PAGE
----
MANILA, Dec. 9, 2014 — More coordination among sectors is a smart way to address human trafficking, says a priest.
“As a small step, I think, it would be best to have the coordination of the parish and the barangay for this purpose as cases like these are rampant in their levels where parents themselves sold their children to be slaves,” said Fr. Jerome R. Secillano, executive secretary of the Catholic Bishops’ Conference of the Philippines (CBCP)’s Episcopal Commission on Public Affairs (ECPA).
According to Secillano, bishops of the various dioceses may even institutionalize such coordination by creating a new ministry or committee that will respond to this problem.
Despite the 2014 Global Slavery Index which reveals the Philippines as ranking first in Asia in terms of government response to slavery, the priest stressed that the “high incidence of poverty, the rampancy of corruption, and the proliferation of drugs”, all make the job of stomping out human trafficking a difficult feat.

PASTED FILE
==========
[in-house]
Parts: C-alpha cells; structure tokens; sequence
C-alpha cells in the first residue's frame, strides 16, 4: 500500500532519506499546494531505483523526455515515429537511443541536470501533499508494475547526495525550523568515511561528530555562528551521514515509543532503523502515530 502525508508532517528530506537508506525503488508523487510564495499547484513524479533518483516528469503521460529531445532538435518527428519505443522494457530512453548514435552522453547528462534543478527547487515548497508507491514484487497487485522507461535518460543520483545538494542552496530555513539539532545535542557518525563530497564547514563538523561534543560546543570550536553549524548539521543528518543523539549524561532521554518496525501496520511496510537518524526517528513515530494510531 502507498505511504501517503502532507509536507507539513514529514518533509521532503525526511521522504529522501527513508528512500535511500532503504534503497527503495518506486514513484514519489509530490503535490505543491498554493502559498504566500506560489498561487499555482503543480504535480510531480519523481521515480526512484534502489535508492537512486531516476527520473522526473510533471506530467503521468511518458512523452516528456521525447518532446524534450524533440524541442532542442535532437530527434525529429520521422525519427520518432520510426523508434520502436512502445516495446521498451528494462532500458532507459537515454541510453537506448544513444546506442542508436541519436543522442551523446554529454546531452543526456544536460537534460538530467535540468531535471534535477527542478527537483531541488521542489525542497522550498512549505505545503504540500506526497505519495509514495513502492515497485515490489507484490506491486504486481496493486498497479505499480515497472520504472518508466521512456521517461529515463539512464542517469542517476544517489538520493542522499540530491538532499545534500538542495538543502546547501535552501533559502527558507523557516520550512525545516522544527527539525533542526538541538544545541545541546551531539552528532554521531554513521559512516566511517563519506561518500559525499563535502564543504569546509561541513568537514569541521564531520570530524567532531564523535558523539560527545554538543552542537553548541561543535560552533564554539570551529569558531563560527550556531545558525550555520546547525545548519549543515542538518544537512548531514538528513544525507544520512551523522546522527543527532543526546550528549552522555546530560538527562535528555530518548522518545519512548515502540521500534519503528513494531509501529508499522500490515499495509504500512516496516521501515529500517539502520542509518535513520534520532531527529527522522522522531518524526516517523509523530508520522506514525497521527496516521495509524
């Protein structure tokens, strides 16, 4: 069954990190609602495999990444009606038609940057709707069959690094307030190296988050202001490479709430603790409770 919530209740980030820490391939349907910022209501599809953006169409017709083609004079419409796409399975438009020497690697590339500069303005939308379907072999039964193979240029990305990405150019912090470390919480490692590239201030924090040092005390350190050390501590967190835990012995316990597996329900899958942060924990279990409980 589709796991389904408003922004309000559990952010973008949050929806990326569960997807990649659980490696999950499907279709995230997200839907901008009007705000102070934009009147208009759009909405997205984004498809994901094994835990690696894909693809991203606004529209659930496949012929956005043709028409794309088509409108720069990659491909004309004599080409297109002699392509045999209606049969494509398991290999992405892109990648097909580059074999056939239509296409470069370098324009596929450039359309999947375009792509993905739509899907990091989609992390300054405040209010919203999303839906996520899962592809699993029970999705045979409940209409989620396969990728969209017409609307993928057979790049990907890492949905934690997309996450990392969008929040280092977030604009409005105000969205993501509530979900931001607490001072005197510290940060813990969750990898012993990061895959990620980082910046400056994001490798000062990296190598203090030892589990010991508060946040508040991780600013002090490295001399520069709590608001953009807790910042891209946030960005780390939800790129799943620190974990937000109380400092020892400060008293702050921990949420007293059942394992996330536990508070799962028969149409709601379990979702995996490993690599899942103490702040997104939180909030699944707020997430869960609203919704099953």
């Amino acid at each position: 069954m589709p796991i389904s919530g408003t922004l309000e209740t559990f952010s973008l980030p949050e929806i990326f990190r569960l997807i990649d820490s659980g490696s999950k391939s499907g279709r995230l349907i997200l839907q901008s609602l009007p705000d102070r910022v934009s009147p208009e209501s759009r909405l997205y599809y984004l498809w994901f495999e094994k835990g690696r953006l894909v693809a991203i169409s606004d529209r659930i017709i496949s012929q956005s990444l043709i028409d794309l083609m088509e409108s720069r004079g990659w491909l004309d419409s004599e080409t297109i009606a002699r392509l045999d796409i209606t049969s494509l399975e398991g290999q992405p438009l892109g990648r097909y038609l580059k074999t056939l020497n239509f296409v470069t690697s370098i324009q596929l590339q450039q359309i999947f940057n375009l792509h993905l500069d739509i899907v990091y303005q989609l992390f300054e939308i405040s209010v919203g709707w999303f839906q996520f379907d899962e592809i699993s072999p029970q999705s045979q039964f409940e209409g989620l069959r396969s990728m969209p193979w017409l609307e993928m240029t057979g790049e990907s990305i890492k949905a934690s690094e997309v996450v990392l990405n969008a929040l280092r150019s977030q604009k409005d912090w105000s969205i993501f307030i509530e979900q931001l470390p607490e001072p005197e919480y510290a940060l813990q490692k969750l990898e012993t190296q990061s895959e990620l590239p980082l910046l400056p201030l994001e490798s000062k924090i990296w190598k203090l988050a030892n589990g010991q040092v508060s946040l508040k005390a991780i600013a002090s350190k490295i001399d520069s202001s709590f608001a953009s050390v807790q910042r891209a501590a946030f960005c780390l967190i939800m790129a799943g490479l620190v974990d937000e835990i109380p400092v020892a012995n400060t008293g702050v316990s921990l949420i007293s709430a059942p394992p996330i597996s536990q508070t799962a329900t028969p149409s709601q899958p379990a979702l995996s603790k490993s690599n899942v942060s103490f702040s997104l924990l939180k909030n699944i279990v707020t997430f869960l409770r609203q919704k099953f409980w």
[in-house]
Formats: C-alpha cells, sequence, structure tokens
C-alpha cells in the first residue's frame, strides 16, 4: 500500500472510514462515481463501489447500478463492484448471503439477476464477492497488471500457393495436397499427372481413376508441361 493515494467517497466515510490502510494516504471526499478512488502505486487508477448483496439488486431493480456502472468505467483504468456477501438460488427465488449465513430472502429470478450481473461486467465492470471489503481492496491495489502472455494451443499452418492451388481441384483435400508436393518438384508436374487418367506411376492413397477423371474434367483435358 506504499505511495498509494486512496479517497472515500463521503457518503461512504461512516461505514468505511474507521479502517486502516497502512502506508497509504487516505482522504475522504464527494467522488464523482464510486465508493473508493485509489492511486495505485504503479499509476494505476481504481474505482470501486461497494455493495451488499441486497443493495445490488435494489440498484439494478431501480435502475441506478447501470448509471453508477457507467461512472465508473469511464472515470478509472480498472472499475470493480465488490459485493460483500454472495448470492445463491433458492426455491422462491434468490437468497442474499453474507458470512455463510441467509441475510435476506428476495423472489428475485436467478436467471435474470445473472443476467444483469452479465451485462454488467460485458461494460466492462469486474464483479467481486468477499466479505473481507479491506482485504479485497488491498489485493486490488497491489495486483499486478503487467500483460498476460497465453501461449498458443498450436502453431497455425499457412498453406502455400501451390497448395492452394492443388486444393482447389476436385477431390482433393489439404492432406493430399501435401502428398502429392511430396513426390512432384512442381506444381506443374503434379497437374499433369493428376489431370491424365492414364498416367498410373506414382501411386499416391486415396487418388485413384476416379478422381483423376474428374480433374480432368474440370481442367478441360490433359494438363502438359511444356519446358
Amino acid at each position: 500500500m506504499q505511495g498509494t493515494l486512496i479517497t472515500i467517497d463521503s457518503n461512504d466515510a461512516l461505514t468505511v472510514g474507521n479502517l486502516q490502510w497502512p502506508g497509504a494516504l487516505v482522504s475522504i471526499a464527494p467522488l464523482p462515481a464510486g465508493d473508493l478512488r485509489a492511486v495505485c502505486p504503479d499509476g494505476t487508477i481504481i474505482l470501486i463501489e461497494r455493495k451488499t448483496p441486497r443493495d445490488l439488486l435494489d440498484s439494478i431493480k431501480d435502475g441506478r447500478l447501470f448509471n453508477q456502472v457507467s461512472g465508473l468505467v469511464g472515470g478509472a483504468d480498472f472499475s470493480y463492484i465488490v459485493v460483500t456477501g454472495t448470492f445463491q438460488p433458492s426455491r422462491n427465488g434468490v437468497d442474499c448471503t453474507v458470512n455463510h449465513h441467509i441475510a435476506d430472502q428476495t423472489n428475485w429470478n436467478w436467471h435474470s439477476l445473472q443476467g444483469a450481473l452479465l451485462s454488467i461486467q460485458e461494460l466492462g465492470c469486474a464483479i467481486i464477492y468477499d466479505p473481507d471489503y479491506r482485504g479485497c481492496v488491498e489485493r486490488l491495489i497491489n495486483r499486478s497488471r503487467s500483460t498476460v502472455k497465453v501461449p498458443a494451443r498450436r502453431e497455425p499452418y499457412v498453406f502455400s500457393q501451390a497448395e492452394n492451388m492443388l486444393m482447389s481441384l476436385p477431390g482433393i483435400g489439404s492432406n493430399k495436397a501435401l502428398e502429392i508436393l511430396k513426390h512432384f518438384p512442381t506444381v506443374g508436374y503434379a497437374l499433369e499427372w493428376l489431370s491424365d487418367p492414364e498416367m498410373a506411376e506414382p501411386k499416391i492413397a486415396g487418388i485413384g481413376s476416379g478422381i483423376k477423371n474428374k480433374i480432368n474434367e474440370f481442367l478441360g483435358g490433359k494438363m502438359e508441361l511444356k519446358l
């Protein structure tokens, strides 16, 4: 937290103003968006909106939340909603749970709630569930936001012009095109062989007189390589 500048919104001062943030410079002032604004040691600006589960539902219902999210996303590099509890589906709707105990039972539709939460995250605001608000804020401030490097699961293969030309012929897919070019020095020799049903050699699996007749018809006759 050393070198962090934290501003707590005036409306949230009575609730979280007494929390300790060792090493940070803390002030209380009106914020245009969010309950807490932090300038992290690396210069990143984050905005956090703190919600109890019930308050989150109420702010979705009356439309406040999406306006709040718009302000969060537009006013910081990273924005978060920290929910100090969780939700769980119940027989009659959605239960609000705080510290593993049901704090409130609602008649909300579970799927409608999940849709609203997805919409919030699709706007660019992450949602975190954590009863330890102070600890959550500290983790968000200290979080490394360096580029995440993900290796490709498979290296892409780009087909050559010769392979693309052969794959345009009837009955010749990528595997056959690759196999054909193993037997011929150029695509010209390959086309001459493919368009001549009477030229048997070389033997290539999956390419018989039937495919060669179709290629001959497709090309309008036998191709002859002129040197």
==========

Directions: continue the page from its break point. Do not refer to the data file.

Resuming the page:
For Secillano, the issue needs to be addressed, not just by institutions tasked to protect and uphold human dignity, but also by the concerted efforts of all sectors.
“It is, therefore, a great challenge for the government and the Church to devise strategies that will prevent slavery from happening,” the priest explained.
“In the Philippines, we have an organization of different faiths committed to combating slavery. The Philippine Inter-Faith Movement Against Human Trafficking (PIMAHT) has been doing the rounds to promote awareness of the issue and with help from government and non-government organizations to report, apprehend and prosecute those involved in this modern-day scourge,” Secillano shared. (Raymond A. Sebastián/CBCP News)